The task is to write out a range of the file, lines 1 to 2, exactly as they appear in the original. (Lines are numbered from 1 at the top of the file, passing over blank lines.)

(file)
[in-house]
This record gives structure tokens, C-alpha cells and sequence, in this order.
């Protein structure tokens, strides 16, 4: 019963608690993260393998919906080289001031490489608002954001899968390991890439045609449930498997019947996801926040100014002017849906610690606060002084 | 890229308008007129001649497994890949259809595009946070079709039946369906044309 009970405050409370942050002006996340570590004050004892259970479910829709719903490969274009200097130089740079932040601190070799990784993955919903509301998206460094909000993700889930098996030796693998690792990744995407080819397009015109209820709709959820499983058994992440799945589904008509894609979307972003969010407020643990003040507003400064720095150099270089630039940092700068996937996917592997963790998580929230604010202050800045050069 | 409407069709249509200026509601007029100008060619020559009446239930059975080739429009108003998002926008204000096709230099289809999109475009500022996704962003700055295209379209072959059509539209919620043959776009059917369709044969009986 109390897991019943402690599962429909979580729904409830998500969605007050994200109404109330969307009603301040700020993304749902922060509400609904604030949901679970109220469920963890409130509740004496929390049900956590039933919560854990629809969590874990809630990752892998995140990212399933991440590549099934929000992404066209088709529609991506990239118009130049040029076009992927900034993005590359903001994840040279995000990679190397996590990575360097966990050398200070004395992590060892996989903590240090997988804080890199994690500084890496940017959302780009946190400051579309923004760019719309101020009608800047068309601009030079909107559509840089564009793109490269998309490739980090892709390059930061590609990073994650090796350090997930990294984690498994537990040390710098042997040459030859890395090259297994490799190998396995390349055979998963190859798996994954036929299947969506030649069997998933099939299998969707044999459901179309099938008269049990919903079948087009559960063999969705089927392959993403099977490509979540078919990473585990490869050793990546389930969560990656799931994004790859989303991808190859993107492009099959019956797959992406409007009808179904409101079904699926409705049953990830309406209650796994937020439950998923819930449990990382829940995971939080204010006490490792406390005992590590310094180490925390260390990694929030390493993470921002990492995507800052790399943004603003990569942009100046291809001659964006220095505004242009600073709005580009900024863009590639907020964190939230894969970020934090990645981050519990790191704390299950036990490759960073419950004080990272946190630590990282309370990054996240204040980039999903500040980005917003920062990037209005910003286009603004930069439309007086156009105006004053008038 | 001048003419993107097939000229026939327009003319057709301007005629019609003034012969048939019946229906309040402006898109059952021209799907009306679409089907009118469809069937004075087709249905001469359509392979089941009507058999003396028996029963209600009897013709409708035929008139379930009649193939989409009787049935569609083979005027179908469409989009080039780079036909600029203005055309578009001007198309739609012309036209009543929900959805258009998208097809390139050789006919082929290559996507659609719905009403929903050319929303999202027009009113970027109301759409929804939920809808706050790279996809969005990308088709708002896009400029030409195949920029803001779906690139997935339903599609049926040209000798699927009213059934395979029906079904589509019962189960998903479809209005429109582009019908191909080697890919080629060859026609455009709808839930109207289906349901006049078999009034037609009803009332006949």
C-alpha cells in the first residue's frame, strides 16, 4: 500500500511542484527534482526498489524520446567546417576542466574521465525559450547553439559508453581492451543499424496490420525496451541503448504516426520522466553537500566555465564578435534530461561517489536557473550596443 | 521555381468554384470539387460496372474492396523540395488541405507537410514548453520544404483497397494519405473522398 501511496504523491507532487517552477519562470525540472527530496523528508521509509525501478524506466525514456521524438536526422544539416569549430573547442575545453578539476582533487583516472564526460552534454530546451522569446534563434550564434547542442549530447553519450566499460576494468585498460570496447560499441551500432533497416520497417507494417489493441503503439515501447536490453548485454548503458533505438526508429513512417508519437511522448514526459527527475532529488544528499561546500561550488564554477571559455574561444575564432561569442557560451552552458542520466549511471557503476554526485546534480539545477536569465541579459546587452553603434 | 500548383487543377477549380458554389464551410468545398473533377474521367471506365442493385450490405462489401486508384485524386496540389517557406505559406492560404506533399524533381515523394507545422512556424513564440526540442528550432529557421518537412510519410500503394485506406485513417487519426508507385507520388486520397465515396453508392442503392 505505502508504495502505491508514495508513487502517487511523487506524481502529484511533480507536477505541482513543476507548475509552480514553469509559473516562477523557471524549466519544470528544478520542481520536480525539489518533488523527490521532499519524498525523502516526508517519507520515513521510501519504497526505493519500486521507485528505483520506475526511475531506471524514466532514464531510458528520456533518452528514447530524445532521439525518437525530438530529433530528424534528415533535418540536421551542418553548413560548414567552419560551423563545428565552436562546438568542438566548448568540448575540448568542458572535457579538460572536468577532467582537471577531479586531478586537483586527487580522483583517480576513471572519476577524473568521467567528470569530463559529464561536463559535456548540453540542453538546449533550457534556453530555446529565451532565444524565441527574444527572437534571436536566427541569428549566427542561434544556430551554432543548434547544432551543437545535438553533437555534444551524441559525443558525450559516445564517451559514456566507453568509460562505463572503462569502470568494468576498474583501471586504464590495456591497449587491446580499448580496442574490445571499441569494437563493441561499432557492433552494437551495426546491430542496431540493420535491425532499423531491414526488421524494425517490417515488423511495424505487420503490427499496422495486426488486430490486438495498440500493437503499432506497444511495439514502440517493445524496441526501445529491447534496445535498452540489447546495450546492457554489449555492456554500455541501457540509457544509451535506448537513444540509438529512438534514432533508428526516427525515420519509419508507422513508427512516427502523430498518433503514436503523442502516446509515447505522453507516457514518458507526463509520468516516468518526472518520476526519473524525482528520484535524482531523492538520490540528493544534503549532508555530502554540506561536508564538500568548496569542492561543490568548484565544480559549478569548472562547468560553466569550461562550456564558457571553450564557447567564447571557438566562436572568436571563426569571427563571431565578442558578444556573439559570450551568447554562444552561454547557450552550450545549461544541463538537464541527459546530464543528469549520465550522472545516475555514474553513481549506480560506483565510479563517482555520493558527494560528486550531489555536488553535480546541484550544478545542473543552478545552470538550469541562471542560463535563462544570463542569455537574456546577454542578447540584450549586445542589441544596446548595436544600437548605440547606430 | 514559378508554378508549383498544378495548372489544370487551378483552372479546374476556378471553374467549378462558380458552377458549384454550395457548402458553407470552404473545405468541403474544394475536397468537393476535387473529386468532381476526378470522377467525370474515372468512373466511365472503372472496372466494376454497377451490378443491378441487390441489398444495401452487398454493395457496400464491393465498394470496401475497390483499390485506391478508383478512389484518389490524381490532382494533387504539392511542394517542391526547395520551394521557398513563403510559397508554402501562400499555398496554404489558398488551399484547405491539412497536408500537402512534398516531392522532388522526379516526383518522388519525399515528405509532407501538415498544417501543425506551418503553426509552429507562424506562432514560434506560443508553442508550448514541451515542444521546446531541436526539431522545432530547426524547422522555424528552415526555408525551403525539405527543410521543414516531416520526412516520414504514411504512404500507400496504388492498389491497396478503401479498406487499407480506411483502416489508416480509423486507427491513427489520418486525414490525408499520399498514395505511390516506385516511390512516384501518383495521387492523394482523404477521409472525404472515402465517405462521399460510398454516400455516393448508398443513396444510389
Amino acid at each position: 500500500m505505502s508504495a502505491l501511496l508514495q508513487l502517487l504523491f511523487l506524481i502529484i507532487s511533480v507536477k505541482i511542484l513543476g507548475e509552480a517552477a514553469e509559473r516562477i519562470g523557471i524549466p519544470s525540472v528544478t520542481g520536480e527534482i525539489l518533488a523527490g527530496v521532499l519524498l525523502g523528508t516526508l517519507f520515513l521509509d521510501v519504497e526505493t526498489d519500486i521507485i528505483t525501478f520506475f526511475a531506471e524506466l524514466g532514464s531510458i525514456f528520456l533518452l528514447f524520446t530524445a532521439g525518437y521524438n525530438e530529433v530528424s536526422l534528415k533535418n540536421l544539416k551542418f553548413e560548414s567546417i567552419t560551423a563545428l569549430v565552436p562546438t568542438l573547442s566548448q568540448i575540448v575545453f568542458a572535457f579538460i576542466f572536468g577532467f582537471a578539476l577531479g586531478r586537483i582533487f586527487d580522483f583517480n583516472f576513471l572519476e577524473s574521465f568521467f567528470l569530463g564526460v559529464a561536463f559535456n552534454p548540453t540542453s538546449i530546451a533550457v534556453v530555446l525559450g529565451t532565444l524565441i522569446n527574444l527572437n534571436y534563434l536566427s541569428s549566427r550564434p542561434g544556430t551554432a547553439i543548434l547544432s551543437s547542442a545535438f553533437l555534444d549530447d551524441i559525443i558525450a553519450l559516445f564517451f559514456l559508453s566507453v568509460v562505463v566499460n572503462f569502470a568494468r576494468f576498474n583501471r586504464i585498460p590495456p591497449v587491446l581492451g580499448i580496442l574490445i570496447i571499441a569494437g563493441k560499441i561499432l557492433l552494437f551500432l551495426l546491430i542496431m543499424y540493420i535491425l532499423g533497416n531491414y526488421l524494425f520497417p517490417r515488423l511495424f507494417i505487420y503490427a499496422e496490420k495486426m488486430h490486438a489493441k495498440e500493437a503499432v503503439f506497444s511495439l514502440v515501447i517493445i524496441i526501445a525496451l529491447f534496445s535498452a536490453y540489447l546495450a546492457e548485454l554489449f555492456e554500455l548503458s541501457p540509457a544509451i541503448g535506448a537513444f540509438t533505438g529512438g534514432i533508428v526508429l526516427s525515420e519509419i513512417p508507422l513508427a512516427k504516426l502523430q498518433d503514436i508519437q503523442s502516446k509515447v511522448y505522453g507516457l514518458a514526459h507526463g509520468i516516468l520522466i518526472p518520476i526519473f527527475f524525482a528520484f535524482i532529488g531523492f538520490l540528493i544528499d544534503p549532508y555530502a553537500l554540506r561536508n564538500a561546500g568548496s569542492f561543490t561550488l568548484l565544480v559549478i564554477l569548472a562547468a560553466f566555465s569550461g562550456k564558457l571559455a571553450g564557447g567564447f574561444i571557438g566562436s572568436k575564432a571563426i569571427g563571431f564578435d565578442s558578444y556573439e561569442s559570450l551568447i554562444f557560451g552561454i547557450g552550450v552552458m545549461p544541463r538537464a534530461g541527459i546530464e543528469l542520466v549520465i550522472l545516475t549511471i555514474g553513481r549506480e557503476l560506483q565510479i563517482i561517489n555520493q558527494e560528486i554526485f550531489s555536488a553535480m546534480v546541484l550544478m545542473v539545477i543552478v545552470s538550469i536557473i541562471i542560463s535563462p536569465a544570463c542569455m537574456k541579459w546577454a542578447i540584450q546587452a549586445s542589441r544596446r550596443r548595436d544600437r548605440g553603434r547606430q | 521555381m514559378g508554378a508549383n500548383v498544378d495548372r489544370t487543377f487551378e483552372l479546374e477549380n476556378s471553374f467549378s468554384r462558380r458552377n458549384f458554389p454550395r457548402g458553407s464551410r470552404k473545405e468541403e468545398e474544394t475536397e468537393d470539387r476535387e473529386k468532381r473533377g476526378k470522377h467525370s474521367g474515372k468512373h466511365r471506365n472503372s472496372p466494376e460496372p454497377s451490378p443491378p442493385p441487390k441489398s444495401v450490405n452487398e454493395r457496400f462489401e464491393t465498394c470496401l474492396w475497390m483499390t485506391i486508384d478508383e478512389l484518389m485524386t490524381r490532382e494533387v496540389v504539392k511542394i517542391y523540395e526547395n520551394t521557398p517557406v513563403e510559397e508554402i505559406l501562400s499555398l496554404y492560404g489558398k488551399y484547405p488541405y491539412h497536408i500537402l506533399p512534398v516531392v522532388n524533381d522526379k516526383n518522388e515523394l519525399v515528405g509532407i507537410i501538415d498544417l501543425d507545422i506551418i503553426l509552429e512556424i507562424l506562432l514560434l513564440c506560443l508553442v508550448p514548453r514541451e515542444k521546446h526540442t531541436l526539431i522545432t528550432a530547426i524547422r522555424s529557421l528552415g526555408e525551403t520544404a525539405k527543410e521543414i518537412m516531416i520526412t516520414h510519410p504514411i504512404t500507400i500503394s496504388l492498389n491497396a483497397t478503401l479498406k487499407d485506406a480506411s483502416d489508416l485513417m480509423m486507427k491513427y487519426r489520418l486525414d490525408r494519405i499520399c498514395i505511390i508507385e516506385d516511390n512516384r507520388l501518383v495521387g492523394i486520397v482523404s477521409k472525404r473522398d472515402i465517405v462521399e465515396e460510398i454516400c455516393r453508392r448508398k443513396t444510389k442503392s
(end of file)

[in-house]
This record gives structure tokens, C-alpha cells and sequence, in this order.